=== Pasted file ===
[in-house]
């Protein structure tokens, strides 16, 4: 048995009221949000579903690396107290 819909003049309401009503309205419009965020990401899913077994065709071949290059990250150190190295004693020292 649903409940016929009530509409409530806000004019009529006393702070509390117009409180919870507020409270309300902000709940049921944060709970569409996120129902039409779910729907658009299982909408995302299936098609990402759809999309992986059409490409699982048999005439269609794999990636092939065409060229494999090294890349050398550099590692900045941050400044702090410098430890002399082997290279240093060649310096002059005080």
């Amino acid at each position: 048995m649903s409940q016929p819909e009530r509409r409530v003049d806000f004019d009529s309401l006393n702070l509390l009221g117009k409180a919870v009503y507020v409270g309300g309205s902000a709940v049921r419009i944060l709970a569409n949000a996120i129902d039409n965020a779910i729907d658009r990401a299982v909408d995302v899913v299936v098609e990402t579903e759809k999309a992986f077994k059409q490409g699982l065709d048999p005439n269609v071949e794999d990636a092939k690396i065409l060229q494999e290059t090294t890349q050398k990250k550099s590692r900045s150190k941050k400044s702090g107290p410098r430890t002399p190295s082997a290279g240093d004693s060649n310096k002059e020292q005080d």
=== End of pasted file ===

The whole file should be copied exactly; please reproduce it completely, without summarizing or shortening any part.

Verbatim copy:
[in-house]
């Protein structure tokens, strides 16, 4: 048995009221949000579903690396107290 819909003049309401009503309205419009965020990401899913077994065709071949290059990250150190190295004693020292 649903409940016929009530509409409530806000004019009529006393702070509390117009409180919870507020409270309300902000709940049921944060709970569409996120129902039409779910729907658009299982909408995302299936098609990402759809999309992986059409490409699982048999005439269609794999990636092939065409060229494999090294890349050398550099590692900045941050400044702090410098430890002399082997290279240093060649310096002059005080």
């Amino acid at each position: 048995m649903s409940q016929p819909e009530r509409r409530v003049d806000f004019d009529s309401l006393n702070l509390l009221g117009k409180a919870v009503y507020v409270g309300g309205s902000a709940v049921r419009i944060l709970a569409n949000a996120i129902d039409n965020a779910i729907d658009r990401a299982v909408d995302v899913v299936v098609e990402t579903e759809k999309a992986f077994k059409q490409g699982l065709d048999p005439n269609v071949e794999d990636a092939k690396i065409l060229q494999e290059t090294t890349q050398k990250k550099s590692r900045s150190k941050k400044s702090g107290p410098r430890t002399p190295s082997a290279g240093d004693s060649n310096k002059e020292q005080d």